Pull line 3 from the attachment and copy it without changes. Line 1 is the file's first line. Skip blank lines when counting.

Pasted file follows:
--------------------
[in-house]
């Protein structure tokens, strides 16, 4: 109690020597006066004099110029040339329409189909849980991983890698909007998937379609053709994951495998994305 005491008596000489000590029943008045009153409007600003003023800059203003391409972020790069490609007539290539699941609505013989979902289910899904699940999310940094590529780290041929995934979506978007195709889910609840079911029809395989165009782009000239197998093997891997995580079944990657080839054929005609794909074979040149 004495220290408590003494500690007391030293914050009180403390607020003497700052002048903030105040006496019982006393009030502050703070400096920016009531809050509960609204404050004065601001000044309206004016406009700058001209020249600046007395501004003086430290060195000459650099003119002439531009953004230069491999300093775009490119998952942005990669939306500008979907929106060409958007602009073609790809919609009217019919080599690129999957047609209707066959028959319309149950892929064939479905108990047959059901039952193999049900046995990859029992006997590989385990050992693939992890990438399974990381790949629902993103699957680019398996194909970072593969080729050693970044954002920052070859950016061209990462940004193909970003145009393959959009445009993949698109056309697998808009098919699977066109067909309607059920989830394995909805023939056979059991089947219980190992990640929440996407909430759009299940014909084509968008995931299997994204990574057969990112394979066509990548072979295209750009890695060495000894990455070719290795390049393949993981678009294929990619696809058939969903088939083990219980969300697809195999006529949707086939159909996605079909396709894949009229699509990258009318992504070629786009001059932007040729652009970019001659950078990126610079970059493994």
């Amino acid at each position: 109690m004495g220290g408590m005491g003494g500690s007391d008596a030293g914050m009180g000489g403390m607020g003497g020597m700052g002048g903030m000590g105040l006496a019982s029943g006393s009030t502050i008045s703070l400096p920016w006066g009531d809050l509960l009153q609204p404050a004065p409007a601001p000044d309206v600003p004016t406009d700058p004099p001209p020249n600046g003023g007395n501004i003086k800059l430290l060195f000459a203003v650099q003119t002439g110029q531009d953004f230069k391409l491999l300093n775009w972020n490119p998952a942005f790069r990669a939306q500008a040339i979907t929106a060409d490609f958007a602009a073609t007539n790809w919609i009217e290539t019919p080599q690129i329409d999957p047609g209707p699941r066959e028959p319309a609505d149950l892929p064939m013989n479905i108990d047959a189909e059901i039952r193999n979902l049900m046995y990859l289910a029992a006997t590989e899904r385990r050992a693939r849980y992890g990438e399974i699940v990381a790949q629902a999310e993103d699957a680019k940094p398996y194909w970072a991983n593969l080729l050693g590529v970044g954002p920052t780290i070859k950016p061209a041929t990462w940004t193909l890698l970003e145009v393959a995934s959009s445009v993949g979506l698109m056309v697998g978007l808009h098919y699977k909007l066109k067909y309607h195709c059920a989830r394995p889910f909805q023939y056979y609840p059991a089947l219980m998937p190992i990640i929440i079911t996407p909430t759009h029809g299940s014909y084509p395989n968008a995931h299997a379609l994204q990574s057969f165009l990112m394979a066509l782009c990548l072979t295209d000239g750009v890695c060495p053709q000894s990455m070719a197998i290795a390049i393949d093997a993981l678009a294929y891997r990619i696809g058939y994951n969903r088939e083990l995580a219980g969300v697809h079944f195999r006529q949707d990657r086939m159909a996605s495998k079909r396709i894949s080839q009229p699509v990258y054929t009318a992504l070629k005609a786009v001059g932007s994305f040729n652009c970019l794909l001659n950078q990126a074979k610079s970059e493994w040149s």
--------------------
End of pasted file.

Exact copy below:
């Amino acid at each position: 109690m004495g220290g408590m005491g003494g500690s007391d008596a030293g914050m009180g000489g403390m607020g003497g020597m700052g002048g903030m000590g105040l006496a019982s029943g006393s009030t502050i008045s703070l400096p920016w006066g009531d809050l509960l009153q609204p404050a004065p409007a601001p000044d309206v600003p004016t406009d700058p004099p001209p020249n600046g003023g007395n501004i003086k800059l430290l060195f000459a203003v650099q003119t002439g110029q531009d953004f230069k391409l491999l300093n775009w972020n490119p998952a942005f790069r990669a939306q500008a040339i979907t929106a060409d490609f958007a602009a073609t007539n790809w919609i009217e290539t019919p080599q690129i329409d999957p047609g209707p699941r066959e028959p319309a609505d149950l892929p064939m013989n479905i108990d047959a189909e059901i039952r193999n979902l049900m046995y990859l289910a029992a006997t590989e899904r385990r050992a693939r849980y992890g990438e399974i699940v990381a790949q629902a999310e993103d699957a680019k940094p398996y194909w970072a991983n593969l080729l050693g590529v970044g954002p920052t780290i070859k950016p061209a041929t990462w940004t193909l890698l970003e145009v393959a995934s959009s445009v993949g979506l698109m056309v697998g978007l808009h098919y699977k909007l066109k067909y309607h195709c059920a989830r394995p889910f909805q023939y056979y609840p059991a089947l219980m998937p190992i990640i929440i079911t996407p909430t759009h029809g299940s014909y084509p395989n968008a995931h299997a379609l994204q990574s057969f165009l990112m394979a066509l782009c990548l072979t295209d000239g750009v890695c060495p053709q000894s990455m070719a197998i290795a390049i393949d093997a993981l678009a294929y891997r990619i696809g058939y994951n969903r088939e083990l995580a219980g969300v697809h079944f195999r006529q949707d990657r086939m159909a996605s495998k079909r396709i894949s080839q009229p699509v990258y054929t009318a992504l070629k005609a786009v001059g932007s994305f040729n652009c970019l794909l001659n950078q990126a074979k610079s970059e493994w040149s």